Growing up in a family of lighthouse keepers, I became a doctor. Yet, my life took a turn when I fell in love with surfing. The sport conquered my heart and without expecting to, I became a champion surfer in Spain and a world runner-up. I never imagined as a child becoming an elite surfer, but today all I want is to spend time in the water.

So, on that December morning, when I made my way to the beach from the sea, I saw something truly abnormal. The plastic pellets formed a white blanket that covered everything. A deep sadness and fury consumed me. I felt helpless but decided to release a video on my social media denouncing the spill. My video felt like a desperate cry, and it went viral, mobilizing hundreds of volunteers.

People began sharing the story as they saw masses of the pellets spilled on beaches [all along the coast]. The case went public. The picture in front of us seemed bleak, with mountains of pellets everywhere. It looked like snow scattered across the sand and over the sea. With more than 100 individual beaches affected, we crawled carefully on our knees picking the tiny pellets up by hand.

Hundreds of volunteers, municipal workers, and environmentalists tirelessly moved in unison, some with small shovels or kitchen utensils like strainers. We gazed at each other with confusion in our eyes as we performed the difficult task. For days, we tried everything to eliminate the pellets from our precious beaches, yet nothing proved effective. If you stepped on the pellets, they easily became buried in the sand. Wearing gloves, we tried to help, picking the pellets up one by one for hours, only to gather handfuls. It seemed an impossible task.

Animals and plankton ingest the tiny plastic pellets, affecting the entire marine food chain

The scene felt crazy as wave after wave, the ocean delivered more pellets to the beach. Each tide left me feeling like I accomplished nothing. Frustration set in, then, amidst the chaos and desperation, I came up with an idea. I discovered the bags used to carry diving fins were the perfect size and shape. When shaken, they released the sand but not the pellets.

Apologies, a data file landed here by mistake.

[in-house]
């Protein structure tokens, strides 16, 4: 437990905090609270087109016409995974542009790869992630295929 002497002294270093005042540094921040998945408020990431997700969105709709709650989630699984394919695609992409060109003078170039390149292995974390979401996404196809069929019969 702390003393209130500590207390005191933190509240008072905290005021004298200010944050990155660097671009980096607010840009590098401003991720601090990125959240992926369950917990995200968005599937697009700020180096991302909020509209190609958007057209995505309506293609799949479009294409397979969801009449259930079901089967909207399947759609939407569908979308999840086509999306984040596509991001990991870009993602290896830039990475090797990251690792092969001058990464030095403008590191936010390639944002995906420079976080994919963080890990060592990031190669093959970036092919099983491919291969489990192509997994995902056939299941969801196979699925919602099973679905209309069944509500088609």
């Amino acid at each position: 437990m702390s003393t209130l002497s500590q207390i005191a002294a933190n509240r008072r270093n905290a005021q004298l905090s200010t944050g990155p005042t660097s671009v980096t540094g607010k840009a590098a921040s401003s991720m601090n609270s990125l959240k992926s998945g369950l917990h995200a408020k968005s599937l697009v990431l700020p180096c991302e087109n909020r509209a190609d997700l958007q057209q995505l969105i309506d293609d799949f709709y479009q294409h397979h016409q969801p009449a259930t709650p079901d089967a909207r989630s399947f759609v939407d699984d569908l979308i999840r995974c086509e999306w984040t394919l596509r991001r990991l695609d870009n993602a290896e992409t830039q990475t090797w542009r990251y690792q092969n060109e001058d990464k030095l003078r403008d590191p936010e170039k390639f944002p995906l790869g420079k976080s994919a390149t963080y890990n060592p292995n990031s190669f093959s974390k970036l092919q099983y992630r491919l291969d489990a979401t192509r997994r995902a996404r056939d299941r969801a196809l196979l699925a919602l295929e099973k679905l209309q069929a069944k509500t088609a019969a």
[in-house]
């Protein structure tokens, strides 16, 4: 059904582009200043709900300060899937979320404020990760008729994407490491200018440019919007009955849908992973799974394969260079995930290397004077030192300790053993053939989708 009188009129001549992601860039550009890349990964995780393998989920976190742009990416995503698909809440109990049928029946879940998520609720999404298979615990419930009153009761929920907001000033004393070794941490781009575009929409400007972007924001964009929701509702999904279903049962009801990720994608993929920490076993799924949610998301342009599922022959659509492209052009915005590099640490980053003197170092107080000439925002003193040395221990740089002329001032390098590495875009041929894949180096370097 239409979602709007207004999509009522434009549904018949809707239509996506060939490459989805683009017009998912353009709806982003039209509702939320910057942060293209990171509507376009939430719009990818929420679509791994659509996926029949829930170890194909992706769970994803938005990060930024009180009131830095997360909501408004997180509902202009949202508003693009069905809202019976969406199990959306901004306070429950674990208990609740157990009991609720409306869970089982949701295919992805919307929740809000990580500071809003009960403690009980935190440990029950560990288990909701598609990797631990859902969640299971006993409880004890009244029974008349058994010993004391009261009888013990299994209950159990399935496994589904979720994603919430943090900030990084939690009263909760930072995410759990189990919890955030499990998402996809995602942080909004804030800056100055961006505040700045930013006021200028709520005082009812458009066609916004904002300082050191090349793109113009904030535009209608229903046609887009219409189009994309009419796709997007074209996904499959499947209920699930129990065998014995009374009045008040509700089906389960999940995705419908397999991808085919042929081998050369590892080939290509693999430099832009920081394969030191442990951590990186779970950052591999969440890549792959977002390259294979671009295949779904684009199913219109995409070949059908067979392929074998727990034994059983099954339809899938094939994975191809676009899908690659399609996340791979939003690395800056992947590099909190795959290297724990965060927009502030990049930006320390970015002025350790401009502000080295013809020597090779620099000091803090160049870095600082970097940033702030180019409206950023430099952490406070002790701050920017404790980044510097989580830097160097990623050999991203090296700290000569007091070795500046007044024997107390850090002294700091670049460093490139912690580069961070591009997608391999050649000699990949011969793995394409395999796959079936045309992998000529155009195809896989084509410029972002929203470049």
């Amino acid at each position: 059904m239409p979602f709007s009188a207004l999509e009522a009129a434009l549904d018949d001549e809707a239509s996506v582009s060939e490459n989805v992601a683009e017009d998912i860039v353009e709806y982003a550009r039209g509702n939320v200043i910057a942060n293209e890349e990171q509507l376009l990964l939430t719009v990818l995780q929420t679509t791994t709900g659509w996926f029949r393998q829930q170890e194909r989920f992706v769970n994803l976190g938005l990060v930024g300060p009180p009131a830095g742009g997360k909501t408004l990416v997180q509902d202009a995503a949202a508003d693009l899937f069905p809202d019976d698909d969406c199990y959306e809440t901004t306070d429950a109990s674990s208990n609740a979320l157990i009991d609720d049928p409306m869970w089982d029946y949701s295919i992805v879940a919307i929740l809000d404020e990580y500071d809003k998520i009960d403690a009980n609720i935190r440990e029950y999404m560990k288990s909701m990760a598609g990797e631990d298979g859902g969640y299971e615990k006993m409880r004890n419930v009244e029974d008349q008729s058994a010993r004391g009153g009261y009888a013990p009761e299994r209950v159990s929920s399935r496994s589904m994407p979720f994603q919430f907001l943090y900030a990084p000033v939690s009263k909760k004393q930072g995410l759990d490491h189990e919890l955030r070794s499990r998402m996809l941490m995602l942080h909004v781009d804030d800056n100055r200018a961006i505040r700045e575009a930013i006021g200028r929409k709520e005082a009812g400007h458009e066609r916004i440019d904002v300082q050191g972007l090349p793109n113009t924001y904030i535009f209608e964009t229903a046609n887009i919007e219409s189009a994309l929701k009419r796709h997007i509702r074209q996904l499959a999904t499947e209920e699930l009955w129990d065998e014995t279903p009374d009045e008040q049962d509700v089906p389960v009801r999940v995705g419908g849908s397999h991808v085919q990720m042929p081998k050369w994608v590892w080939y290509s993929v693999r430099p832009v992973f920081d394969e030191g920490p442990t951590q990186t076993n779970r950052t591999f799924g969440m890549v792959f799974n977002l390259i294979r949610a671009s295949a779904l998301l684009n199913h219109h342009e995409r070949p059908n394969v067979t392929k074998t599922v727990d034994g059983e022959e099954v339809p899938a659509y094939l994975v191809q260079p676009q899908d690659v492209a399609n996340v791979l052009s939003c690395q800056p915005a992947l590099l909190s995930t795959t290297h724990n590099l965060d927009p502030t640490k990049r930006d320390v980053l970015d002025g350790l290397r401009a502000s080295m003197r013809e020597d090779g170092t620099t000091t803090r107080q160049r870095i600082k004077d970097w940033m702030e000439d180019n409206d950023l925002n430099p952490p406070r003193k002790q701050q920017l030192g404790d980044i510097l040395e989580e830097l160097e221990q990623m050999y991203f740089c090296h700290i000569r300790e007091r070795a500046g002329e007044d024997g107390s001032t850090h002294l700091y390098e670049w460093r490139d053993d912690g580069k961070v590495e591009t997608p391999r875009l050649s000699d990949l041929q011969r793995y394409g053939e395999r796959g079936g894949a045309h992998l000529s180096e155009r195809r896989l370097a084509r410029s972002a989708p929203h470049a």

Although the task felt titanic, I thought, “At least something is working.” Others followed suit. As I researched the pellets, I learned of the danger they present. They work like small magnets, attracting other toxins and absorbing them like a sponge. They become like little toxic bombs. Then, due to their small size, animals like birds, fish, and crustaceans confuse them with fish eggs. If the pellets enter their stomachs they can stop eating and die.

The animals that survive end up with pollutants in their very tissues – including species we eat. Because the pellets fail to decompose, they fragment into plastic particles. Marine plankton ingest them, plankton that serve as the basis of the entire marine food chain.

Two months after the crisis, Galicia, Spain accounts for the collection of a mere 20 percent of these microplastics. Volumes of pellets still need to be collected or are lost at the bottom of the ocean. The authorities in Asturias deployed a special emergency plan to mitigate damage to the environment. They can address the coasts but cannot do anything inland.

We must stop the dumping of pellets into the sea. Pollution by plastics and microplastics remains a serious scenario. They have plagued the planet for years, and this spill returns the focus to solving the urgency of this problem.